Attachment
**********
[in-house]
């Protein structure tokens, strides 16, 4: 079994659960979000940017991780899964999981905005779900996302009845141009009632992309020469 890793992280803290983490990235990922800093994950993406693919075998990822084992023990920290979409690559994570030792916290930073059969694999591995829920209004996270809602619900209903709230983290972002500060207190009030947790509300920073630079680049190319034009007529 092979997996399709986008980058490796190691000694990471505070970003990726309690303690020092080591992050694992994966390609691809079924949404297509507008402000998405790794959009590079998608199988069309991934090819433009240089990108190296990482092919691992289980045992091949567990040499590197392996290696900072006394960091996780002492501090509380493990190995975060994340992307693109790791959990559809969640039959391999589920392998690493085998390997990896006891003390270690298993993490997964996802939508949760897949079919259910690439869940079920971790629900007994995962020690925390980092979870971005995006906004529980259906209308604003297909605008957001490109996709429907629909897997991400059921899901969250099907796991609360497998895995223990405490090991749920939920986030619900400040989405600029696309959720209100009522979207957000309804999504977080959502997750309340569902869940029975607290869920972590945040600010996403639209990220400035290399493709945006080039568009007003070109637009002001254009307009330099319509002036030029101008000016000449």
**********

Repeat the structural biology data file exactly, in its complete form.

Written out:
[in-house]
């Protein structure tokens, strides 16, 4: 079994659960979000940017991780899964999981905005779900996302009845141009009632992309020469 890793992280803290983490990235990922800093994950993406693919075998990822084992023990920290979409690559994570030792916290930073059969694999591995829920209004996270809602619900209903709230983290972002500060207190009030947790509300920073630079680049190319034009007529 092979997996399709986008980058490796190691000694990471505070970003990726309690303690020092080591992050694992994966390609691809079924949404297509507008402000998405790794959009590079998608199988069309991934090819433009240089990108190296990482092919691992289980045992091949567990040499590197392996290696900072006394960091996780002492501090509380493990190995975060994340992307693109790791959990559809969640039959391999589920392998690493085998390997990896006891003390270690298993993490997964996802939508949760897949079919259910690439869940079920971790629900007994995962020690925390980092979870971005995006906004529980259906209308604003297909605008957001490109996709429907629909897997991400059921899901969250099907796991609360497998895995223990405490090991749920939920986030619900400040989405600029696309959720209100009522979207957000309804999504977080959502997750309340569902869940029975607290869920972590945040600010996403639209990220400035290399493709945006080039568009007003070109637009002001254009307009330099319509002036030029101008000016000449």